Don’t get me wrong. Theoretically, it is possible to obtain a TC with your grades, and there have been applicants with 2:2 who’ve secured TCs. But practically, unless your CV has something truly unique and exceptional (for example, you founded a start-up that caters to a need yet unmet in the market), it’s almost a certainty that your application will be binned.

If you’re still set on legal practice, be extremely picky about which firms you apply to, pad your CV as much as possible and sell the heck out of yourself during law career fairs and networking events.

Edit: in response to the thread title (whether it’s worth it to do the GDL), unless you’ve gotten positive responses from law firms in some way when you’ve approached them, the answer is most emphatically a no.
I was a primary carer for a poorly family member and obviously this had an impact on my grades. I actually secured a place on a certain vacation scheme even after I places that in my application I did secure a place but she was taken in to hospital again and I missed a deadline within the company. But they mentioned to apply again I’m not sure if I should or shouldn’t

The person I knew in the firm was there for 4 years and studied at Oxford so I thought I could utilise that for support as it’s always good to know someone who works in the field.

I’m not ready to give up my law hopes yet I’ve taken a year out to now see if I can gain legal experience which would also help. But it’ll help me come to a decision in regards to the gdl. If I struggle to secure any vac schemes I may sway my choice and save the time and money.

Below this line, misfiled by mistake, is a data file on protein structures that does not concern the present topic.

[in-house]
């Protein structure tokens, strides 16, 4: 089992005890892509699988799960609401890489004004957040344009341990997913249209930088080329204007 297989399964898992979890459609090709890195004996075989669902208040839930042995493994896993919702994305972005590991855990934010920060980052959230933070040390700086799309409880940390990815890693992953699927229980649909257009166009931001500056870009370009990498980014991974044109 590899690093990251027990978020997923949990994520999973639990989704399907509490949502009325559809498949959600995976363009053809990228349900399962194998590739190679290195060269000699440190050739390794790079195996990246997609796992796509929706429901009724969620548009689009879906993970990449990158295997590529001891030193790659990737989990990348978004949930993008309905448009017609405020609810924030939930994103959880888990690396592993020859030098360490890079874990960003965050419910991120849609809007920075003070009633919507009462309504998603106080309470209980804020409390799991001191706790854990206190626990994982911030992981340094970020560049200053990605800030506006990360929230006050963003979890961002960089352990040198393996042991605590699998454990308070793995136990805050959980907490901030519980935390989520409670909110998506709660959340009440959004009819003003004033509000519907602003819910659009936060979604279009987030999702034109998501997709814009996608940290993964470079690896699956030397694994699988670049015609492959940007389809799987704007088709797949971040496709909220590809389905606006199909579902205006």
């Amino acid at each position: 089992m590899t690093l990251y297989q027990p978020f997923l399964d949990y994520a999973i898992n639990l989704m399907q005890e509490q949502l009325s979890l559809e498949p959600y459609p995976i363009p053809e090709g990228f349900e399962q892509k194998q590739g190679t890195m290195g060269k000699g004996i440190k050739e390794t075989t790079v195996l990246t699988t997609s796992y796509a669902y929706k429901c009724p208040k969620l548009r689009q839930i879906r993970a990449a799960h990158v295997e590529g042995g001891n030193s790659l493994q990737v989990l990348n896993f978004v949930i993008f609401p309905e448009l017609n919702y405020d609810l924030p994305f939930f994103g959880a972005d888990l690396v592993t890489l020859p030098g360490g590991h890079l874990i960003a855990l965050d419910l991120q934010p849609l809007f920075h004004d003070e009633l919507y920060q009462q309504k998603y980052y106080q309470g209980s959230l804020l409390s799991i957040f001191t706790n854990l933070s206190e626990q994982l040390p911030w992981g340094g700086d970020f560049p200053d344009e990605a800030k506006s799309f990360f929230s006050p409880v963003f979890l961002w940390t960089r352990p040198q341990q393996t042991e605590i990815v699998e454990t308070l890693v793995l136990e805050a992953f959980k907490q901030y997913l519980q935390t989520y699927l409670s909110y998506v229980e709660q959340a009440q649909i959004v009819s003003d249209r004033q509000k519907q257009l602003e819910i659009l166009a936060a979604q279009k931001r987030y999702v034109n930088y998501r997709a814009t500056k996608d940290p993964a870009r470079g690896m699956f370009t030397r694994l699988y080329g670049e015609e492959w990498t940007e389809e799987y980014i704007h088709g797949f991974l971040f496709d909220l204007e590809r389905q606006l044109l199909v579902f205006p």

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w678
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How else could I go about applying if I don’t have the gdl? I assumed that was the only route. I would also be happy to consider paralegal work. I like the idea of working my way up.

And what happened was my relative was rushed to hospital and I had a deadline within 24 hours and missed it. I wondered if it would go against me. But they just told me to try again in 6 months.
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Realisticism
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Look, I sympathise, but at the end of the day (and I can’t reiterate this enough) law is a business. Broadly speaking, the only imperative (commercial) law firms have is to make money. No one takes on trainees as pro bono or because they feel sorry for the trainees. That’s why mitigating circumstances must be transient in nature. If your circumstances after you commence employment are such that your work is likely to be disrupted on short notice, what can you offer that will convince an employer with no shortage of exceptional candidates that you’re nonetheless a worthy hire? How else can you demonstrate that but for your temporary setbacks, you are otherwise a good and reliable employee?


Taking a gap year to gain experience is a good idea. Gauge the responses that you get and make a decision whether it’s worth proceeding from there. But I would again caution against reading the GDL. You don’t actually need the GDL to get on vacation schemes or to be offered a TC. The GDL and LPC are, however, likely required by law firms if you’re applying for a paralegal position.